Heads Up!



Andrew began having migraines when he was 6 years old.  He is a chronic migraine patient, and has been since shortly after his initial onset of migraine.  Andrew's migraines come on slowly throughout the day, and tend to crescendo after school and into early evening.  In social environments, like being at school or playing with his baseball and football teammates, the adrenaline from the social interaction would often mask his migraine, resulting in a fast crash shortly after leaving school or sports practice.

Andrew is gifted, near the peak of human intelligence.  He is easily among the top 100 in his home state, more likely somewhere in the top 20 or so.  He spoke his first words extremely early, saying hi to a lady in a grocery store, when he was just 3 months old.  He was conscientious, even as a baby, waiting for his parents to wake up, rather than waking them up in the middle of the night or early morning, even before he could walk.  He carried a steady sense of right and wrong, standing up against other children who would seek to pick on a smaller child.  He was the biggest kid in his class throughout elementary school. He is a very calm soul, mature beyond his years.  He devours books and articles for hours every day, even during summer vacation.  He has never been one to have a strong compulsion to compete, though he was a very good athlete growing up, and was even named to the All-Metro Football Team as an offensive lineman in the 8th Grade, an honor typically reserved for running backs, quarterbacks and defensive backs at that age.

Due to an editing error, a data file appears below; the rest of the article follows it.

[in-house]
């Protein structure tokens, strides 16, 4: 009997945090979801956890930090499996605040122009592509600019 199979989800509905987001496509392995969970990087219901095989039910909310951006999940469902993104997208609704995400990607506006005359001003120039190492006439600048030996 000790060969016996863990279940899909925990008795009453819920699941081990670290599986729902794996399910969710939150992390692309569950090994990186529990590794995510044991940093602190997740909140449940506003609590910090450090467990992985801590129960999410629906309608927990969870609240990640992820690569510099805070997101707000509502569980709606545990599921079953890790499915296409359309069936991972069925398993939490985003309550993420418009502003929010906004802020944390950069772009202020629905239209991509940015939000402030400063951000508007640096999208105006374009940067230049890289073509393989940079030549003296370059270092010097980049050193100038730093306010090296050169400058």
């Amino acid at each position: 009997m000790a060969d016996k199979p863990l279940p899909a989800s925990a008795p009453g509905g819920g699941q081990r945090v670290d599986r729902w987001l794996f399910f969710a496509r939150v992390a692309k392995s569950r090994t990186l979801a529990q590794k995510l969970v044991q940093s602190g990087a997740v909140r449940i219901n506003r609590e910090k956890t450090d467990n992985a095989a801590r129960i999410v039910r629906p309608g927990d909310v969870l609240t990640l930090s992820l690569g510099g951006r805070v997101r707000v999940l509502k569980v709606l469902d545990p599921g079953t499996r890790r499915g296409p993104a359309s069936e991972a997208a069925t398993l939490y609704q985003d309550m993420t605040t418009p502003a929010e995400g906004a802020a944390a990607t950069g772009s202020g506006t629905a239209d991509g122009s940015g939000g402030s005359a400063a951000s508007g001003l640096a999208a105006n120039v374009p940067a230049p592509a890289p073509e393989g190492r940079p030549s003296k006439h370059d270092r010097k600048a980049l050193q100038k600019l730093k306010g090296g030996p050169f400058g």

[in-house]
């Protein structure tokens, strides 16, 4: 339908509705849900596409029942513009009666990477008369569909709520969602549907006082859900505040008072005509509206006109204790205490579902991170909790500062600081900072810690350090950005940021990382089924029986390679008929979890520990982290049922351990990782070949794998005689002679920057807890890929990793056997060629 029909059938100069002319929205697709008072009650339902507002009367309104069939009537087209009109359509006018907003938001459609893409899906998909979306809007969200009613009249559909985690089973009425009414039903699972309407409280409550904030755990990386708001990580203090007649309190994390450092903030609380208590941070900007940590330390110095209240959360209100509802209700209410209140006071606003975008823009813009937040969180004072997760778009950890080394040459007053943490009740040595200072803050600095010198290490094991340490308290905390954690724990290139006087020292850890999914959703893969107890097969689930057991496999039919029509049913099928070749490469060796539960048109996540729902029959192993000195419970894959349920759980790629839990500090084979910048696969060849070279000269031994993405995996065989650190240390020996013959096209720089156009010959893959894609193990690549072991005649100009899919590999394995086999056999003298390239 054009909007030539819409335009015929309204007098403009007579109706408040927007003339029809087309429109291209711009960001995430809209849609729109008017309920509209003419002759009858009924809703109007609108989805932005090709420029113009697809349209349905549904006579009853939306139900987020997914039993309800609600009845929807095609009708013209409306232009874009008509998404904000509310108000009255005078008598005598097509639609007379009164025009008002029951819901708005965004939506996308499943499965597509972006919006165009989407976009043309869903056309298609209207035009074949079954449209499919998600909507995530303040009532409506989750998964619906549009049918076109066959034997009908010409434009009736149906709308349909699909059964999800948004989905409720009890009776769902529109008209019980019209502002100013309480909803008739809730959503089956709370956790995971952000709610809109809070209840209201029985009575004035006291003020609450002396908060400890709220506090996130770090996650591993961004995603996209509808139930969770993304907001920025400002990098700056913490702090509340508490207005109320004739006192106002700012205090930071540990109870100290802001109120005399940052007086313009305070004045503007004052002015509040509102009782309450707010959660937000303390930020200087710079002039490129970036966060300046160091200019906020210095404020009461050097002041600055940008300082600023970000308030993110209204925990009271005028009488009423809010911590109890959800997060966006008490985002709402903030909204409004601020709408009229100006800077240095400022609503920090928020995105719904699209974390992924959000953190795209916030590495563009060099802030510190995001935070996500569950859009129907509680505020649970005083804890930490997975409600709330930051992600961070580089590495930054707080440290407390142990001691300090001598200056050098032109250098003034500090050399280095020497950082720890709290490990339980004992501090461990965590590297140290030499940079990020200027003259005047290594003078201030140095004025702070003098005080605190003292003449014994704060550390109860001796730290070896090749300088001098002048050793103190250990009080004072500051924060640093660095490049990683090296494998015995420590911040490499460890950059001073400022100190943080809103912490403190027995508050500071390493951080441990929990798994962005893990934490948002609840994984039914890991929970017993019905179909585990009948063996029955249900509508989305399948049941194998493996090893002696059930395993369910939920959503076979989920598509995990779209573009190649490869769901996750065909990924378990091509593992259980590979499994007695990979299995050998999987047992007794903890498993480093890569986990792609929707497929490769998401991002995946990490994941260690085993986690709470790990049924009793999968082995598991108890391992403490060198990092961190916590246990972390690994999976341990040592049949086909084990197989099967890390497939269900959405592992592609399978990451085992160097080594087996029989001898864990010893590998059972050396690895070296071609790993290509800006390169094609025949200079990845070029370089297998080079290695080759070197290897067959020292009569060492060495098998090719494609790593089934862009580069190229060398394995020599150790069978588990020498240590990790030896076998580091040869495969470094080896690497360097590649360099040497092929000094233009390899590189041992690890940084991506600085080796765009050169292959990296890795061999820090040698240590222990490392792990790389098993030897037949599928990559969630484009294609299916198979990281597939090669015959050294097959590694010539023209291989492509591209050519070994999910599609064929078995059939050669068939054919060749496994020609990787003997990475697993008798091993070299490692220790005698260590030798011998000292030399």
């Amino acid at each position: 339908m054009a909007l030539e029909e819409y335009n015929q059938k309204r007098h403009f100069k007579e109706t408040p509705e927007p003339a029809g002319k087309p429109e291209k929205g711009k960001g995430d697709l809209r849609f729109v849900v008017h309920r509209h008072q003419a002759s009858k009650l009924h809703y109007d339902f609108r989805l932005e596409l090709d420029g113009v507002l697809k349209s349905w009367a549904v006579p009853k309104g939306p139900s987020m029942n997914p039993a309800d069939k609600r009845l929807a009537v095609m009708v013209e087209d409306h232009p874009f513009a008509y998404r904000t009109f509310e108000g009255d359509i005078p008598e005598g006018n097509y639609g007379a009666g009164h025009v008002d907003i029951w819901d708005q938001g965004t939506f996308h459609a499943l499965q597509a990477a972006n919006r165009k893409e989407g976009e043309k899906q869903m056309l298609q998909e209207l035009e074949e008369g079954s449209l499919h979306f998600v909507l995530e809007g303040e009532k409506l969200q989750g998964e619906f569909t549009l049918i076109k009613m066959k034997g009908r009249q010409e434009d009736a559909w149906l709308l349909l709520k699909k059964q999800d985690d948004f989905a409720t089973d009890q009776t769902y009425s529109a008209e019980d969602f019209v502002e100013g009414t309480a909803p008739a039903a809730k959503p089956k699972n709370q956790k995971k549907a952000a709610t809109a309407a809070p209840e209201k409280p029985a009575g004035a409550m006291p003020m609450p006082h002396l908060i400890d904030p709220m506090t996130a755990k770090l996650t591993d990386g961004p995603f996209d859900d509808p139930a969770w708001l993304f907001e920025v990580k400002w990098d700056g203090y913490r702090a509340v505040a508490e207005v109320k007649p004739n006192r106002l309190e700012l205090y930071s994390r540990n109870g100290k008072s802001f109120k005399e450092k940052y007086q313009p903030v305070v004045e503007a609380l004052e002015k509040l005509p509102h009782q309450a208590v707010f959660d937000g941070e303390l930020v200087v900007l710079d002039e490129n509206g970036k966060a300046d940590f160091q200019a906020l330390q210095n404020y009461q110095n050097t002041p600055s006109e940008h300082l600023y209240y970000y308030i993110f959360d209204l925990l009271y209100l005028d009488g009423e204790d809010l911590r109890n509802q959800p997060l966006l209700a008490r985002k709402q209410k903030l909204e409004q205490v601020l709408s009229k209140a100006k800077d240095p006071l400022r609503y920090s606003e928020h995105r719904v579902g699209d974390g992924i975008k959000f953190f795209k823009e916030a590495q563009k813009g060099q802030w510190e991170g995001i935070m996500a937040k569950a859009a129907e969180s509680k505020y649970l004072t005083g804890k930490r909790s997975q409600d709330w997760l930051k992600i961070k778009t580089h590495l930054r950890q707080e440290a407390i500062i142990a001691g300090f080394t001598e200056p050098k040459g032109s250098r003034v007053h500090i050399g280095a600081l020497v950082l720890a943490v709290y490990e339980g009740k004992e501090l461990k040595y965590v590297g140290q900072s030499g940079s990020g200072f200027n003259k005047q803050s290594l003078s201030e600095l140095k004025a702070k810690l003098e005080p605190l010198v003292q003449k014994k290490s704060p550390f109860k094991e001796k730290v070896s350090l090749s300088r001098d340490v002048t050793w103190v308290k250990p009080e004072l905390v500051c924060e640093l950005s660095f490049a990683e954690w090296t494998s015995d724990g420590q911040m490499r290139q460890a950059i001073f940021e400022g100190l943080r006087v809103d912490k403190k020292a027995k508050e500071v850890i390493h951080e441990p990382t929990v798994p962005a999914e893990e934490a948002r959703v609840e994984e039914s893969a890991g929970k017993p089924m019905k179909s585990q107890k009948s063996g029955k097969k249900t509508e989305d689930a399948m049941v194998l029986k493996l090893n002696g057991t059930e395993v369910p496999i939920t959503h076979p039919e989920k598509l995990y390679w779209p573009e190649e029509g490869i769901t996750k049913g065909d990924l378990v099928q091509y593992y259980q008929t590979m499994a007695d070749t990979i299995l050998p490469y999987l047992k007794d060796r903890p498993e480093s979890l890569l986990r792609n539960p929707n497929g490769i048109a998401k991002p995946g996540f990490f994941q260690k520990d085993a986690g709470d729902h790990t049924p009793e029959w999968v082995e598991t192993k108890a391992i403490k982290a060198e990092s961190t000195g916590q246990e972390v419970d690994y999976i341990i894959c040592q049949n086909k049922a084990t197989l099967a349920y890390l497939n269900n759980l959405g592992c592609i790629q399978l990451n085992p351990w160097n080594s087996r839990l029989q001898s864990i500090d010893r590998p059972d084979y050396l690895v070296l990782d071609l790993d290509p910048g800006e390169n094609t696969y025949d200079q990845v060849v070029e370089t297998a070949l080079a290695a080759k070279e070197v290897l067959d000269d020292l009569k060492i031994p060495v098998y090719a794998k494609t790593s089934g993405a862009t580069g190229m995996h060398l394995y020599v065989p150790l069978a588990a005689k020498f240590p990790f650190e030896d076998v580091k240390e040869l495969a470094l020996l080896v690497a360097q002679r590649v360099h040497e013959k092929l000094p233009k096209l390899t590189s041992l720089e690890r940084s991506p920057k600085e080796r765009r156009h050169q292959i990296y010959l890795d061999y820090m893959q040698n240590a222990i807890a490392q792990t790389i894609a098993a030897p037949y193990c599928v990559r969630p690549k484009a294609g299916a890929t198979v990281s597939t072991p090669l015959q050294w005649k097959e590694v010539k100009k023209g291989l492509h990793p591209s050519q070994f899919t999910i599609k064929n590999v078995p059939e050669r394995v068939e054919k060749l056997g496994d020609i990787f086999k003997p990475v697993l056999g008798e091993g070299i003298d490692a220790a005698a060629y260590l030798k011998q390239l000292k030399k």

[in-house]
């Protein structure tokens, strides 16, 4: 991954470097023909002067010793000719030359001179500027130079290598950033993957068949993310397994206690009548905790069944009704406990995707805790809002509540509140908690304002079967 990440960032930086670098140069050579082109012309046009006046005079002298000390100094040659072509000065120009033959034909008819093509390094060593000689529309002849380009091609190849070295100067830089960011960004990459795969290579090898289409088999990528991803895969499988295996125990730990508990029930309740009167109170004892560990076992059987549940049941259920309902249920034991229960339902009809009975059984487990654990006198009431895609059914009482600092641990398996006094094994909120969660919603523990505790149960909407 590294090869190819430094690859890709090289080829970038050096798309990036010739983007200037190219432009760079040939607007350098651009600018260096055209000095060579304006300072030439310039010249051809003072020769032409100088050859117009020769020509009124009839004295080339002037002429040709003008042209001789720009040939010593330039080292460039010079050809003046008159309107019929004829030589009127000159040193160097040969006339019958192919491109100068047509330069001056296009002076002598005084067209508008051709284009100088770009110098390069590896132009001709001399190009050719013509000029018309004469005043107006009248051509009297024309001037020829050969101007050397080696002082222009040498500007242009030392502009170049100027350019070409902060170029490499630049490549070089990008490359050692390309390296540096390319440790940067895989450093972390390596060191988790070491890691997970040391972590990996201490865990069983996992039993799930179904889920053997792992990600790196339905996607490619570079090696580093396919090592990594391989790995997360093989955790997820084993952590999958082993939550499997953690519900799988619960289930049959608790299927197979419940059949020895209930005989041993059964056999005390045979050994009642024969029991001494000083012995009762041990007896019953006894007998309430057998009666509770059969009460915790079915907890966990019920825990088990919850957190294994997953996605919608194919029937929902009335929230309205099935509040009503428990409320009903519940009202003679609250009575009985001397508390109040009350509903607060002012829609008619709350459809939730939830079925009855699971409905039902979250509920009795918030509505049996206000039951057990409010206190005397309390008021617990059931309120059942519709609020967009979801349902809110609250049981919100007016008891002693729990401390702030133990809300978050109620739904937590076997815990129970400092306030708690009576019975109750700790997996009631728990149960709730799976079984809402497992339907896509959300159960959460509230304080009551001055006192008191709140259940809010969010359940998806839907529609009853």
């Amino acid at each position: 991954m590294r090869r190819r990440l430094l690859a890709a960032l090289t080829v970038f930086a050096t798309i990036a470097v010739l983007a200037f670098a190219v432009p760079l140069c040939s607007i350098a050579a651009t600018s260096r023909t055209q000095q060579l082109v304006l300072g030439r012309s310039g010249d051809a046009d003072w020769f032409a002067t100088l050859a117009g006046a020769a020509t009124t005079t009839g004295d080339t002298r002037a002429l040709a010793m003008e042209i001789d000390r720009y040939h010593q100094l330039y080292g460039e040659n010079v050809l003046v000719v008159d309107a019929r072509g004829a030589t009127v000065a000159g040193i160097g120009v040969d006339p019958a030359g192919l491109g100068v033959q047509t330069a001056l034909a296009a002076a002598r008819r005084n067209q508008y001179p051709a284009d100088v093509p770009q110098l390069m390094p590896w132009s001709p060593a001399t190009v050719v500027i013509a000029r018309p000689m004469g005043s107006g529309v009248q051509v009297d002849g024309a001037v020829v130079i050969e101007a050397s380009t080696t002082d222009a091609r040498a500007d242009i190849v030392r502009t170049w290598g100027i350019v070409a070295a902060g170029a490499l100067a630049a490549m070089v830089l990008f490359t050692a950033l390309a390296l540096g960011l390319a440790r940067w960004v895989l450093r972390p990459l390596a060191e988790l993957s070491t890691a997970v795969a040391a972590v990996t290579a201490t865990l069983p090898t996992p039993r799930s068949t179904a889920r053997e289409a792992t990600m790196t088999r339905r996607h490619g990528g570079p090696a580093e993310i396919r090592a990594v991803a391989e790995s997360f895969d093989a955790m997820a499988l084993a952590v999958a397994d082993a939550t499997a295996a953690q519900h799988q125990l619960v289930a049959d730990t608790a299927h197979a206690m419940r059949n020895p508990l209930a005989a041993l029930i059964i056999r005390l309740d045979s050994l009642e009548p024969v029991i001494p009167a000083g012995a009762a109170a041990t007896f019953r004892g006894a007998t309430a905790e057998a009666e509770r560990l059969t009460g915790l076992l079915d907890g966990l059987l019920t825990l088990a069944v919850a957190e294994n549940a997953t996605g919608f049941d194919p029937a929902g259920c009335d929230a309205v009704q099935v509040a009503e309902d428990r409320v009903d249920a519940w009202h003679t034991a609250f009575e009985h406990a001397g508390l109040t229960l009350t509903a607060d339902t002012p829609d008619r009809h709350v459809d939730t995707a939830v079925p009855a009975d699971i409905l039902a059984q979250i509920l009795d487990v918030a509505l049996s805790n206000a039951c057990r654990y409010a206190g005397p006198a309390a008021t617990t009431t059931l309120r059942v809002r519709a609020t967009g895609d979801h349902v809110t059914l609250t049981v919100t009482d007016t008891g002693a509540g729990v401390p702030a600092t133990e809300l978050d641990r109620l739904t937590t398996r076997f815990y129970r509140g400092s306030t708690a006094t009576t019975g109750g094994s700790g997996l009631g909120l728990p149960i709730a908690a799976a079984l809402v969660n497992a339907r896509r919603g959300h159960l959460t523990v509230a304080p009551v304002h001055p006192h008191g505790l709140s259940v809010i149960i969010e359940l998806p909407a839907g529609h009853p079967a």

From the age of 6 to 12, Andrew was unable to take any rescue or preventative medicines, other than over-the-counter medicines for children, which were not very effective as a rescue therapy.  He craved soaking in a hot tub when he was migrainous, but his migraines would not go away, until after he had thrown up at least once.  Now, he can take preventative drugs, but his compliance is very low.  And, neither he, nor his parents, are anxious to start him on a lifelong regimen of drugs at such a young age.

Andrew's life decisions have clearly already been affected by migraine.  Despite being a great football player, he stopped playing his Freshman year in high school, and has never returned.  In middle school he was the top French Horn player, but the idea of long summer band practices, marching and playing on the football field, was not an attractive proposition for him, as a migraineur.  So, he dropped music, as well. Andrew is now planning for college and his career, and migraine is one of the filters he uses to evaluate career options.  Can I engage in this profession successfully as a chronic migraineur?  Andrew's family took 3 years to orchestrate the family's relocation to the town where Andrew will likely attend college, so that they could be there to help support him and manage his migraine through college.  It took that long for both his mother and father to align their employment options to facilitate the whole family's move.

When someone has migraine, we automatically know that at least one of their parents also had migraine.  Often, the parents may not have realized that they have or had migraine.  In Andrew's case, his father was diagnosed with migraine for the first time, when he was 33 years old, even though he had been contending with headaches, since he was a child.  So, when Andrew began showing symptoms, his dad knew exactly what his son was dealing with.  However, Andrew's mother also gets migraines, episodic, which may explain why Andrew had chronic migraine at such an early age.  He got it, genetically, from both parents.